Indeed, China's desire to accumulate wealth and its desire to generate a strong export engine of grwoth have undermined each other as was inevitable.
Too many too-large countries with polices of export-led growth, combined with the IMF’s failure to play the role as any kind of FX cop -- those are the ingredients that got us here. If you like it was also market failure – failure by markets that simply assumed they had the price right or that there was an end game to China's export/reserve accumulation gambit. Markets were ‘cool’ with what was going on. Lots of Fx reserves in China, Japan, Taiwan, OPEC countries- no sweat. The sweat came later.
It was wrong to conclude that complacency over the growing size of fx reserves and arbitrary fx pricing (by China) was equilibrium. It was wrong to think anything good was coming of all those trade patterns and stubborn deficits and surpluses. At the very least since
When this sort of TRADE DEPENDENCY happens what else happens?
China did not set out to accumulate FX reserves as much as it set out to have export led growth. The reserves were a by-product,and for a while, an enjoyable one. If
As the principal reserve unit, the US really had no control of these events.
Now China and other exporters are caught in the natural trap of the business cycle. I have no sympathy for countries that pursue aggressive trade expansion then cry FOUL and PROTECTIONISM when demand overseas collapses and they suffer the consequences. What else could they suffer?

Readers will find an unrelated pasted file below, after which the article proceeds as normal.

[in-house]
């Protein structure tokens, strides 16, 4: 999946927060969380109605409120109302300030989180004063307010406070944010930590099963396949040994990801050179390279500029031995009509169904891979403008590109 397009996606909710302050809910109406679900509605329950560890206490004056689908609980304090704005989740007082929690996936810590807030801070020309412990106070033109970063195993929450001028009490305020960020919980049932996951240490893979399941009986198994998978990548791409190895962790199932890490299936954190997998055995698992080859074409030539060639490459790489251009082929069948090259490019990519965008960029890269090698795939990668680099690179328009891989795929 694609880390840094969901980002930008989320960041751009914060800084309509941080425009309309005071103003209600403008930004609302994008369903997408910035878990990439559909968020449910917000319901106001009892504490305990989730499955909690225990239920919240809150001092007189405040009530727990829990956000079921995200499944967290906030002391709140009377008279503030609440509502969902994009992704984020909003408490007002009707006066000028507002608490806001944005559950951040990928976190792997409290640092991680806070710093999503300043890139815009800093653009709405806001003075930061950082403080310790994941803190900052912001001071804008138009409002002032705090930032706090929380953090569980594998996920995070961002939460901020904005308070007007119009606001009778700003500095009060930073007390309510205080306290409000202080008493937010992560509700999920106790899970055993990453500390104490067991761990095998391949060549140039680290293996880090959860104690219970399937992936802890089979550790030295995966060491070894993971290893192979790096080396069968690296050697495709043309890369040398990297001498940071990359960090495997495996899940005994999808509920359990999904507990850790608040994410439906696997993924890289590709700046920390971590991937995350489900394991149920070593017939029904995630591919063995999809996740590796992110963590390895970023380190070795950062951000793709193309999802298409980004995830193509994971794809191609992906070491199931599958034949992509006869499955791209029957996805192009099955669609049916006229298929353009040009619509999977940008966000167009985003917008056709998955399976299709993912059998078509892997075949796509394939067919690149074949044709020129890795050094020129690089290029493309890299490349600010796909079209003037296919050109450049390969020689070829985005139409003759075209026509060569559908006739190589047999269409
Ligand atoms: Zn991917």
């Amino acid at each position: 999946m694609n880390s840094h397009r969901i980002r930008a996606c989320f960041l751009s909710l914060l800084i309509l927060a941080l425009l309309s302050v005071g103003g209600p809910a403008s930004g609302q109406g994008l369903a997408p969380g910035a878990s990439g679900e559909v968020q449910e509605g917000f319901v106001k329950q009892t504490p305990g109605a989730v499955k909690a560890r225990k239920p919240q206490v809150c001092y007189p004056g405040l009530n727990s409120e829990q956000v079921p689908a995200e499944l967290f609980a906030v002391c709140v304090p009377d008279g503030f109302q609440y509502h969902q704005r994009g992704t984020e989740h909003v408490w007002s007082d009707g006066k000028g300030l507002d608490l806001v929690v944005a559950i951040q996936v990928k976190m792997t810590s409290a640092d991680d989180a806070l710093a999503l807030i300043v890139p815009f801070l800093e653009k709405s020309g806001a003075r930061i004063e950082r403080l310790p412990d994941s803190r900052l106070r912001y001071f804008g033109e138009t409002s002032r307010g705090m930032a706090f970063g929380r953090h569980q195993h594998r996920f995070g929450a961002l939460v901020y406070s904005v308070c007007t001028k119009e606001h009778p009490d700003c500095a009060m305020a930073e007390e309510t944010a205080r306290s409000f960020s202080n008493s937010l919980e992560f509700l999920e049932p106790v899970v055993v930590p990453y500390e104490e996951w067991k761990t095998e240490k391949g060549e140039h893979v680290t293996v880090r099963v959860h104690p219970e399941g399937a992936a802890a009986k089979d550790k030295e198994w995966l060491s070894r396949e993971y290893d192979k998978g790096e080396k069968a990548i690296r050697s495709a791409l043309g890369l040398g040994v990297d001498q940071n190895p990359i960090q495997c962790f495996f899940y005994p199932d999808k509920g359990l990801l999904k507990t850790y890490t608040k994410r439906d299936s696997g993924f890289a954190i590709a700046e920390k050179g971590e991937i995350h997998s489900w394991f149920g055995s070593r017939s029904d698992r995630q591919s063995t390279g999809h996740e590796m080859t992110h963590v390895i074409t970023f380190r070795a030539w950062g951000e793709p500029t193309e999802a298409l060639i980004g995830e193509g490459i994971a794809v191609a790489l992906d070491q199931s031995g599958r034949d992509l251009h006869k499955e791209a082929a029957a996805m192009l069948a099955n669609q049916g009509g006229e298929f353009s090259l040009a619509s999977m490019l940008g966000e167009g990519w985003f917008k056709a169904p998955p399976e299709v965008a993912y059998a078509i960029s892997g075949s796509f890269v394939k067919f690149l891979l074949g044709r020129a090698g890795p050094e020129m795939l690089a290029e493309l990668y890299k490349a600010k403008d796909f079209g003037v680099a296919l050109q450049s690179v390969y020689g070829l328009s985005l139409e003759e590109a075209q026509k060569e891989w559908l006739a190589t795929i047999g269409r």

I have recently looked at the ratio of imports to GDP and their behavior in this cycle for the US and for a batch of EMU countries and found – interestingly- that the ratios had not fallen so much in recession – not a record drop certainly. The drop off in imports (other countries’ exports) is mainly due to the drop in GDP in importing countries. EVEN IN THE US that is true. The drop in imports relative to US GDP is not that large (i.e. it’s the drops in GDP that have been large and the drops in imports that have moved 'in tandem.'). Of course let’s remember here that import elasticities are greater than ‘unity’ in value. So when GDP drops, imports (others’ exports) drop by more (in percentage terms) as matter of statistical regularity. So if you live off that upside (in good times exports grow faster than GDP) you suffer that ‘exaggerated’ downside in a period of decline- nothing WTO can do about that…
IT'S THE REAL THING...
IT'S THE REAL THING...
Everyone talks as if what is happening is all financial related but it's not IT”
Of course we have to finance our real imbalances. And the imbalances are the real problem, not the financing vehicle, though it plays a role. The idea that switching global monetary policy out of the dollar while these real sector imbalances stay in place is so much
I could go on but I’ll stop here. You get the idea. I think this is a much richer place to go to look for answers about what is going on in the world economy. SDRs are a red herring. If ‘we’ (El Mundo) go off the dollar standard who will run the deficits to permit ‘everyone else’ to have export led growth? How does a shift to SDRs help that?
So what is China really after with its SDR talk? It is simply looking for a way to take US prestige down a notch. It's all about politics and power and trying to get even after something goes wrong. Saving face. It's very Asian.